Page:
More MS news articles for Jan 2002

Cytokines and chemokines: mediators for intercellular communication in the brain

Yakugaku Zasshi 2001 Dec;121(12):875-85
Minami M.
Department of Molecular Pharmacology, Faculty of Pharmaceutical Sciences, Kyoto University, 46-29 Yoshida, Shimoadachi-cho, Sakyo-ku, Kyoto 606-8501, Japan.

The brain includes glial cells (astrocytes, microglia and oligodendrocytes) and endothelial cells in addition to neurons.

Under some pathological conditions, it is invaded by leukocytes such as neutrophils, monocytes/macrophages and lymphocytes.

Intercellular communication across these cell species is supposed to play crucial roles both in the brain functions and dysfunctions.

However, the molecular basis of such intercellular communication remains unclear.

We have studied the roles of cytokines and chemokines, which have been investigated as essential mediators in the immune and inflammatory systems, in intercellular communication across neurons, glial cells, endothelial cells and leukocytes.

Messenger RNA expression of cytokines such as interleukin-1 beta was induced in brain microglia by i.p. injection of excitotoxin and neurostimulant, at least, partly via catecholaminergic systems.

Messenger RNA of other cytokines such as leukemia inhibitory factor was induced in astrocytes.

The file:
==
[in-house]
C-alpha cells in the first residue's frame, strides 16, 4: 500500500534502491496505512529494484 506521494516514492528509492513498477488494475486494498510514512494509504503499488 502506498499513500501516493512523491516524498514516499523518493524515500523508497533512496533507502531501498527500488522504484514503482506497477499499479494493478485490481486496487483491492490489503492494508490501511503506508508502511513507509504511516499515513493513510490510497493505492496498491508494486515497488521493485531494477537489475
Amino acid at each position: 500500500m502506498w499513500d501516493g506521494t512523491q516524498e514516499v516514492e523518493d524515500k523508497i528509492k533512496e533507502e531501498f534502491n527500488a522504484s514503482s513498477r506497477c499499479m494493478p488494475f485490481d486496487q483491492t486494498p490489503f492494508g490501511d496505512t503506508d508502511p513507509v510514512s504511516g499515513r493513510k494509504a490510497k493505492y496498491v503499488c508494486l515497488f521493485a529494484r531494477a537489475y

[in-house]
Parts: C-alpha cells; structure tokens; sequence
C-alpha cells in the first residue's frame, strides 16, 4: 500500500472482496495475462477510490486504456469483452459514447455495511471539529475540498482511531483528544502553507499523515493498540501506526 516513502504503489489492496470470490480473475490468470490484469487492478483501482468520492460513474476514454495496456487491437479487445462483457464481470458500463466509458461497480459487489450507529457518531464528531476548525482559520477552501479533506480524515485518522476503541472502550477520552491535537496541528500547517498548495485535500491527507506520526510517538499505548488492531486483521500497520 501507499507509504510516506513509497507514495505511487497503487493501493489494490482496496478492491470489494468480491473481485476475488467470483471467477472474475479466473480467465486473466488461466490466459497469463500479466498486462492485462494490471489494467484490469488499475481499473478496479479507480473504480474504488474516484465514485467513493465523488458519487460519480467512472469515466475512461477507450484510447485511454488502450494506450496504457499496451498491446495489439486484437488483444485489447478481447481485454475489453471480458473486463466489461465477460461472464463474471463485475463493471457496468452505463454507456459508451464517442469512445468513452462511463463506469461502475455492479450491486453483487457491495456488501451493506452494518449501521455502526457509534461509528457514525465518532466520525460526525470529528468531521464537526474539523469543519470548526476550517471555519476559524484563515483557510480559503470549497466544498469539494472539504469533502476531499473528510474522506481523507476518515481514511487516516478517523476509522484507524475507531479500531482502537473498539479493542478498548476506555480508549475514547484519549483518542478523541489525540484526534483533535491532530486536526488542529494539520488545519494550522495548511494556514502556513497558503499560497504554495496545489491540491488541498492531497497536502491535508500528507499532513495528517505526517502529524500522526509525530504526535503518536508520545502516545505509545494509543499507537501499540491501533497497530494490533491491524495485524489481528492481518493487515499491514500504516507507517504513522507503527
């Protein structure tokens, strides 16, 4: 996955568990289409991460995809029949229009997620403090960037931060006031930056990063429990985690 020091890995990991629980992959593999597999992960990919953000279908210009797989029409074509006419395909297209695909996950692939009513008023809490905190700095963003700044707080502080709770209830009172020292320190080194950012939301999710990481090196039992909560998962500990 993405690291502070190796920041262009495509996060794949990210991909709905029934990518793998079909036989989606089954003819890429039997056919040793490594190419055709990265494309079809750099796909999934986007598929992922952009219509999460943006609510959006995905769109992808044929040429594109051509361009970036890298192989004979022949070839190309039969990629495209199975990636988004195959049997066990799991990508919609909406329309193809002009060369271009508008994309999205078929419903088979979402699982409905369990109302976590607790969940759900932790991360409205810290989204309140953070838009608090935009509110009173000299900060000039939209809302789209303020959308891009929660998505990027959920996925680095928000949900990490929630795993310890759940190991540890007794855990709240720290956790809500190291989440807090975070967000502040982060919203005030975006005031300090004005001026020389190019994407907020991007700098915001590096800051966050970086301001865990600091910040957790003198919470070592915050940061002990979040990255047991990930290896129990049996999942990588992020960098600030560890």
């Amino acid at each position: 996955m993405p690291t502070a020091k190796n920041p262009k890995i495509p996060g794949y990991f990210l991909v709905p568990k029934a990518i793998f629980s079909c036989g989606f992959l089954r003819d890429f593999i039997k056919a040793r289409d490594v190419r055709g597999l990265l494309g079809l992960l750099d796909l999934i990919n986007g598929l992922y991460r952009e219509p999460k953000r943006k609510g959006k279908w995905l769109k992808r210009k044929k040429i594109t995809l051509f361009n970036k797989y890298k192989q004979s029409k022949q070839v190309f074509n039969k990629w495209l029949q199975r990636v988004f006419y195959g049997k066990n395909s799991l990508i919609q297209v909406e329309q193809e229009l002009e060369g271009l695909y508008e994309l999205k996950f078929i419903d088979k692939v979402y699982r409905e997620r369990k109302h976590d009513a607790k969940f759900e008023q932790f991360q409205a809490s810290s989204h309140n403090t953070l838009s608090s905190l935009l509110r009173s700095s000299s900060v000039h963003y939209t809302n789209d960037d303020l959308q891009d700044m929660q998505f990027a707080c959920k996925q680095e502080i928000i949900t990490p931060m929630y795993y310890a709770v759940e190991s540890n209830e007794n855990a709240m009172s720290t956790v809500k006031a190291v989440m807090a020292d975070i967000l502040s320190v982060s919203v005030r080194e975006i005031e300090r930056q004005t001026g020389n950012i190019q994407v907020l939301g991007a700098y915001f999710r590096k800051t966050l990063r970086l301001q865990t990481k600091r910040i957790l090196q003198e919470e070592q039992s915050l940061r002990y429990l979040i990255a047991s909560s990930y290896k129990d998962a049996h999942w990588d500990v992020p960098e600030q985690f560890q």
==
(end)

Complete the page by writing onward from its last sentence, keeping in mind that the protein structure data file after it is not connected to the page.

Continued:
This cytokine specifically induced nociceptin mRNA in the cultured cortical neurons.

Constitutive expression of some chemokines such as fractalkine and stromal cell derived factor-1 alpha was observed in the brain, suggesting that they play important roles in maintenance of brain homeostasis or determination of the patterning of neurons and/or glial cells in the developing and adult brains.

Cytokines such as interleukin-1 beta and chemokines such as monocyte chemoattractant protein-1 and macrophage inflammatory protein-1 alpha were produced in ischemic brain and implicated in ischemic brain injury.

In addition to ischemia, cytokines, chemokines and their receptors have been shown to be involved in various neurodegenerative diseases such as multiple sclerosis, Alzheimer's disease and AIDS dementia syndrome.

They are potential targets for therapeutic intervention for neurodegenerative diseases.

PMID: 11766402 [PubMed - in process]